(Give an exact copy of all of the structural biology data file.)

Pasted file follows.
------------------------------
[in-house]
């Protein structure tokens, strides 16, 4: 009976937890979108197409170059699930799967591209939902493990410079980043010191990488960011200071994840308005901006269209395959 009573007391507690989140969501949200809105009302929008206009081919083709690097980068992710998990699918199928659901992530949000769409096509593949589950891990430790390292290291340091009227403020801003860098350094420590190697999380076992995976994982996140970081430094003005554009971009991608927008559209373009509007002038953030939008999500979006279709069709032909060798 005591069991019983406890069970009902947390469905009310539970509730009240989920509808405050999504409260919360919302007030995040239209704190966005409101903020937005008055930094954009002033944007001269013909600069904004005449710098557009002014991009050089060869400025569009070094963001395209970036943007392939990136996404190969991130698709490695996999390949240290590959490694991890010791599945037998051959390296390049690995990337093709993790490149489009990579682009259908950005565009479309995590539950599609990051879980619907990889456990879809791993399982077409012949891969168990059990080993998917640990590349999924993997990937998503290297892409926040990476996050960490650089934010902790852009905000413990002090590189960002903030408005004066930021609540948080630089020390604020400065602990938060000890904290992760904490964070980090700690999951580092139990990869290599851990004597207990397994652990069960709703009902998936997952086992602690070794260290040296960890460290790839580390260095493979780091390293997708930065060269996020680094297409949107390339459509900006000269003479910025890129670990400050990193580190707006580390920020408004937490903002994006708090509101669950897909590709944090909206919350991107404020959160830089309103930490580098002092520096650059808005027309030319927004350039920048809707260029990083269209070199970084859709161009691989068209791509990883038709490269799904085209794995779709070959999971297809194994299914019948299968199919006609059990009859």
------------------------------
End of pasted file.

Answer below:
[in-house]
């Protein structure tokens, strides 16, 4: 009976937890979108197409170059699930799967591209939902493990410079980043010191990488960011200071994840308005901006269209395959 009573007391507690989140969501949200809105009302929008206009081919083709690097980068992710998990699918199928659901992530949000769409096509593949589950891990430790390292290291340091009227403020801003860098350094420590190697999380076992995976994982996140970081430094003005554009971009991608927008559209373009509007002038953030939008999500979006279709069709032909060798 005591069991019983406890069970009902947390469905009310539970509730009240989920509808405050999504409260919360919302007030995040239209704190966005409101903020937005008055930094954009002033944007001269013909600069904004005449710098557009002014991009050089060869400025569009070094963001395209970036943007392939990136996404190969991130698709490695996999390949240290590959490694991890010791599945037998051959390296390049690995990337093709993790490149489009990579682009259908950005565009479309995590539950599609990051879980619907990889456990879809791993399982077409012949891969168990059990080993998917640990590349999924993997990937998503290297892409926040990476996050960490650089934010902790852009905000413990002090590189960002903030408005004066930021609540948080630089020390604020400065602990938060000890904290992760904490964070980090700690999951580092139990990869290599851990004597207990397994652990069960709703009902998936997952086992602690070794260290040296960890460290790839580390260095493979780091390293997708930065060269996020680094297409949107390339459509900006000269003479910025890129670990400050990193580190707006580390920020408004937490903002994006708090509101669950897909590709944090909206919350991107404020959160830089309103930490580098002092520096650059808005027309030319927004350039920048809707260029990083269209070199970084859709161009691989068209791509990883038709490269799904085209794995779709070959999971297809194994299914019948299968199919006609059990009859």